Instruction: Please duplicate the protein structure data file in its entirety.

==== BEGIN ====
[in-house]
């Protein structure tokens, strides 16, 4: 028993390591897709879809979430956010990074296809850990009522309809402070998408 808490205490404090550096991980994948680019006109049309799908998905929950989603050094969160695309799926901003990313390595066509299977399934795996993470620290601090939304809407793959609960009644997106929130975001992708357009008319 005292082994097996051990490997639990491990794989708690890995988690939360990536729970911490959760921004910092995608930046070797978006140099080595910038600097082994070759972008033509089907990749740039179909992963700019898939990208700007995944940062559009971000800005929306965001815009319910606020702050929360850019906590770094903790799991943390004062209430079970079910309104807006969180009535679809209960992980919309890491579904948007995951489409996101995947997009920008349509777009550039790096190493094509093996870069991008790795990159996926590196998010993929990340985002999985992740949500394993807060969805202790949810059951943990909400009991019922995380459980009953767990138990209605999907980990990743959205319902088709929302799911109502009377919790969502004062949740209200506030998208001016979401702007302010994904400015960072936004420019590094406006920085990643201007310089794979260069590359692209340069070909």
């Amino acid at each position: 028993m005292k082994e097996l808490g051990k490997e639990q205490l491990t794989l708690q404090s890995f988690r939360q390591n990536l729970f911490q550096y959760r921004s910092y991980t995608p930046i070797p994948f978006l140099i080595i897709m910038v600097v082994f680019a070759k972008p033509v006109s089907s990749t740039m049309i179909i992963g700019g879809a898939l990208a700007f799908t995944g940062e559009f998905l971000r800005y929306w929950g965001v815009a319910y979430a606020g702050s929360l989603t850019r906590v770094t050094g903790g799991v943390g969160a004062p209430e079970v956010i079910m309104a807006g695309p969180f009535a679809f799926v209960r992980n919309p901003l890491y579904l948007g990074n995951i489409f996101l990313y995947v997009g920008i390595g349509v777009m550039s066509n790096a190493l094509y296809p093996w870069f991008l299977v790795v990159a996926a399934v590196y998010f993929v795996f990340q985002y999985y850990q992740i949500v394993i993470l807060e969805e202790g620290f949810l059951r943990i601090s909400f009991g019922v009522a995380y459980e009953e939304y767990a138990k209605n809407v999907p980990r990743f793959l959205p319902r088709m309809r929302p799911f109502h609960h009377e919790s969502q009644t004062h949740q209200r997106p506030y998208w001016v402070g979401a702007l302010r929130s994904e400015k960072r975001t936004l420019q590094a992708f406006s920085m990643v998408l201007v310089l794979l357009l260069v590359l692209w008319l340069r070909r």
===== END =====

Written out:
[in-house]
């Protein structure tokens, strides 16, 4: 028993390591897709879809979430956010990074296809850990009522309809402070998408 808490205490404090550096991980994948680019006109049309799908998905929950989603050094969160695309799926901003990313390595066509299977399934795996993470620290601090939304809407793959609960009644997106929130975001992708357009008319 005292082994097996051990490997639990491990794989708690890995988690939360990536729970911490959760921004910092995608930046070797978006140099080595910038600097082994070759972008033509089907990749740039179909992963700019898939990208700007995944940062559009971000800005929306965001815009319910606020702050929360850019906590770094903790799991943390004062209430079970079910309104807006969180009535679809209960992980919309890491579904948007995951489409996101995947997009920008349509777009550039790096190493094509093996870069991008790795990159996926590196998010993929990340985002999985992740949500394993807060969805202790949810059951943990909400009991019922995380459980009953767990138990209605999907980990990743959205319902088709929302799911109502009377919790969502004062949740209200506030998208001016979401702007302010994904400015960072936004420019590094406006920085990643201007310089794979260069590359692209340069070909």
């Amino acid at each position: 028993m005292k082994e097996l808490g051990k490997e639990q205490l491990t794989l708690q404090s890995f988690r939360q390591n990536l729970f911490q550096y959760r921004s910092y991980t995608p930046i070797p994948f978006l140099i080595i897709m910038v600097v082994f680019a070759k972008p033509v006109s089907s990749t740039m049309i179909i992963g700019g879809a898939l990208a700007f799908t995944g940062e559009f998905l971000r800005y929306w929950g965001v815009a319910y979430a606020g702050s929360l989603t850019r906590v770094t050094g903790g799991v943390g969160a004062p209430e079970v956010i079910m309104a807006g695309p969180f009535a679809f799926v209960r992980n919309p901003l890491y579904l948007g990074n995951i489409f996101l990313y995947v997009g920008i390595g349509v777009m550039s066509n790096a190493l094509y296809p093996w870069f991008l299977v790795v990159a996926a399934v590196y998010f993929v795996f990340q985002y999985y850990q992740i949500v394993i993470l807060e969805e202790g620290f949810l059951r943990i601090s909400f009991g019922v009522a995380y459980e009953e939304y767990a138990k209605n809407v999907p980990r990743f793959l959205p319902r088709m309809r929302p799911f109502h609960h009377e919790s969502q009644t004062h949740q209200r997106p506030y998208w001016v402070g979401a702007l302010r929130s994904e400015k960072r975001t936004l420019q590094a992708f406006s920085m990643v998408l201007v310089l794979l357009l260069v590359l692209w008319l340069r070909r």